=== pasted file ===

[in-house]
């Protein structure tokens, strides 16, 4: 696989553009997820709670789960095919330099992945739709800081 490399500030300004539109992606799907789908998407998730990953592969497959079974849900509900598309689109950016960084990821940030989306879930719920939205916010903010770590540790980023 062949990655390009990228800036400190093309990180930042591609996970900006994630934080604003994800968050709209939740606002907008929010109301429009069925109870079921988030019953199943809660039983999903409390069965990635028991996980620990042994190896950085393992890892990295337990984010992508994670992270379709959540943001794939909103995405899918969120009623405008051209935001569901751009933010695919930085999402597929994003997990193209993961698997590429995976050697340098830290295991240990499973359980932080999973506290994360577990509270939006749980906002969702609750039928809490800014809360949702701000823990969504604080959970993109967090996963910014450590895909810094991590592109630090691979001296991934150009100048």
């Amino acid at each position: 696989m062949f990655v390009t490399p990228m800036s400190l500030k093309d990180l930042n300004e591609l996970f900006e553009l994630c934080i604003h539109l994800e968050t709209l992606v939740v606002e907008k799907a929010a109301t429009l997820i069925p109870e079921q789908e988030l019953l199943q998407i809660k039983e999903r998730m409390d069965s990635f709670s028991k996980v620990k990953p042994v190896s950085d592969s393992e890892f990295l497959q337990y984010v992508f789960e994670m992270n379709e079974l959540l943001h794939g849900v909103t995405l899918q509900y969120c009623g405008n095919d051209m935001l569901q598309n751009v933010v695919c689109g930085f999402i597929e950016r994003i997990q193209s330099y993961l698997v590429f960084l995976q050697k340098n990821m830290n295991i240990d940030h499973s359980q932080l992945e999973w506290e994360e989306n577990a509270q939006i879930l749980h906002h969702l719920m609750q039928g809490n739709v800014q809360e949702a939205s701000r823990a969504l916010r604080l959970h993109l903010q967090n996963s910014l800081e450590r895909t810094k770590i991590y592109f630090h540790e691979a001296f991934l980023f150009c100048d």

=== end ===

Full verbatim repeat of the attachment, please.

[in-house]
């Protein structure tokens, strides 16, 4: 696989553009997820709670789960095919330099992945739709800081 490399500030300004539109992606799907789908998407998730990953592969497959079974849900509900598309689109950016960084990821940030989306879930719920939205916010903010770590540790980023 062949990655390009990228800036400190093309990180930042591609996970900006994630934080604003994800968050709209939740606002907008929010109301429009069925109870079921988030019953199943809660039983999903409390069965990635028991996980620990042994190896950085393992890892990295337990984010992508994670992270379709959540943001794939909103995405899918969120009623405008051209935001569901751009933010695919930085999402597929994003997990193209993961698997590429995976050697340098830290295991240990499973359980932080999973506290994360577990509270939006749980906002969702609750039928809490800014809360949702701000823990969504604080959970993109967090996963910014450590895909810094991590592109630090691979001296991934150009100048």
């Amino acid at each position: 696989m062949f990655v390009t490399p990228m800036s400190l500030k093309d990180l930042n300004e591609l996970f900006e553009l994630c934080i604003h539109l994800e968050t709209l992606v939740v606002e907008k799907a929010a109301t429009l997820i069925p109870e079921q789908e988030l019953l199943q998407i809660k039983e999903r998730m409390d069965s990635f709670s028991k996980v620990k990953p042994v190896s950085d592969s393992e890892f990295l497959q337990y984010v992508f789960e994670m992270n379709e079974l959540l943001h794939g849900v909103t995405l899918q509900y969120c009623g405008n095919d051209m935001l569901q598309n751009v933010v695919c689109g930085f999402i597929e950016r994003i997990q193209s330099y993961l698997v590429f960084l995976q050697k340098n990821m830290n295991i240990d940030h499973s359980q932080l992945e999973w506290e994360e989306n577990a509270q939006i879930l749980h906002h969702l719920m609750q039928g809490n739709v800014q809360e949702a939205s701000r823990a969504l916010r604080l959970h993109l903010q967090n996963s910014l800081e450590r895909t810094k770590i991590y592109f630090h540790e691979a001296f991934l980023f150009c100048d």